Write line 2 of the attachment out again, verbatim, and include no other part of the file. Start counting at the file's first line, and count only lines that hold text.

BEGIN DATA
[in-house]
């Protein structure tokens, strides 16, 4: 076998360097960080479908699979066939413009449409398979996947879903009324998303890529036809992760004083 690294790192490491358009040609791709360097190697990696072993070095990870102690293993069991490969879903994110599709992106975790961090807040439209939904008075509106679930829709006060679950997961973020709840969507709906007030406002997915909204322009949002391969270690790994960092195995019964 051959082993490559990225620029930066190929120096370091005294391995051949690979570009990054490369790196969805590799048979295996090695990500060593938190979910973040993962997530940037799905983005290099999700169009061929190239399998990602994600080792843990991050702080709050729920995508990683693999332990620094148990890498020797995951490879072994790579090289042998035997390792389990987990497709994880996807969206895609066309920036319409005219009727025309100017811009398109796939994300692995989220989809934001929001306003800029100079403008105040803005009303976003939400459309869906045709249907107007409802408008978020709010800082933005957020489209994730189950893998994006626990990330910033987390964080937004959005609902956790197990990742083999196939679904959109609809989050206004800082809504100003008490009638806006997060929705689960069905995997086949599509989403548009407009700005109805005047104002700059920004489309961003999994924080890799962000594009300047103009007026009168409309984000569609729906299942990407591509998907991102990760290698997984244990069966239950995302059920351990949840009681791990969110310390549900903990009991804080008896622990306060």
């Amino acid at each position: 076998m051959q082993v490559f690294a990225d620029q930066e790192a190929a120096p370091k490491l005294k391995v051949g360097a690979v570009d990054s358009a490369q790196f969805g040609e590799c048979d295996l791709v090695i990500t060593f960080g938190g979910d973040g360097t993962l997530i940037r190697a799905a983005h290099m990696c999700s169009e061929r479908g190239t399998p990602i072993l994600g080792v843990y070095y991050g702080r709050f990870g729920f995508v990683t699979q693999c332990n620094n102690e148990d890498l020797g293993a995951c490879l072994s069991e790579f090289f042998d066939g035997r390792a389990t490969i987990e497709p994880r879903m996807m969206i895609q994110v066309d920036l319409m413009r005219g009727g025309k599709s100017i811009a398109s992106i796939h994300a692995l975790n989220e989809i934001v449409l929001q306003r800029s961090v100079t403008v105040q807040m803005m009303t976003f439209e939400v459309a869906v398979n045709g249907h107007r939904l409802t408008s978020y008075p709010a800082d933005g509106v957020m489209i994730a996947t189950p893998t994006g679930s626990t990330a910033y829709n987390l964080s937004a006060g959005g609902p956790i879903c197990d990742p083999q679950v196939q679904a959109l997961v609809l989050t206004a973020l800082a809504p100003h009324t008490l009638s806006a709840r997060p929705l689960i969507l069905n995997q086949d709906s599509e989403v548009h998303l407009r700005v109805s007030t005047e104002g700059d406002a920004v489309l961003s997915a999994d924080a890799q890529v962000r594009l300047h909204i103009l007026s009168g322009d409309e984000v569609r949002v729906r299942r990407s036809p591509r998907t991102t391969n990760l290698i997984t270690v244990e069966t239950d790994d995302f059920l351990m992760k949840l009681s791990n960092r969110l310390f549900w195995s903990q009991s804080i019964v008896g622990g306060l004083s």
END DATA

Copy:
């Protein structure tokens, strides 16, 4: 076998360097960080479908699979066939413009449409398979996947879903009324998303890529036809992760004083 690294790192490491358009040609791709360097190697990696072993070095990870102690293993069991490969879903994110599709992106975790961090807040439209939904008075509106679930829709006060679950997961973020709840969507709906007030406002997915909204322009949002391969270690790994960092195995019964 051959082993490559990225620029930066190929120096370091005294391995051949690979570009990054490369790196969805590799048979295996090695990500060593938190979910973040993962997530940037799905983005290099999700169009061929190239399998990602994600080792843990991050702080709050729920995508990683693999332990620094148990890498020797995951490879072994790579090289042998035997390792389990987990497709994880996807969206895609066309920036319409005219009727025309100017811009398109796939994300692995989220989809934001929001306003800029100079403008105040803005009303976003939400459309869906045709249907107007409802408008978020709010800082933005957020489209994730189950893998994006626990990330910033987390964080937004959005609902956790197990990742083999196939679904959109609809989050206004800082809504100003008490009638806006997060929705689960069905995997086949599509989403548009407009700005109805005047104002700059920004489309961003999994924080890799962000594009300047103009007026009168409309984000569609729906299942990407591509998907991102990760290698997984244990069966239950995302059920351990949840009681791990969110310390549900903990009991804080008896622990306060």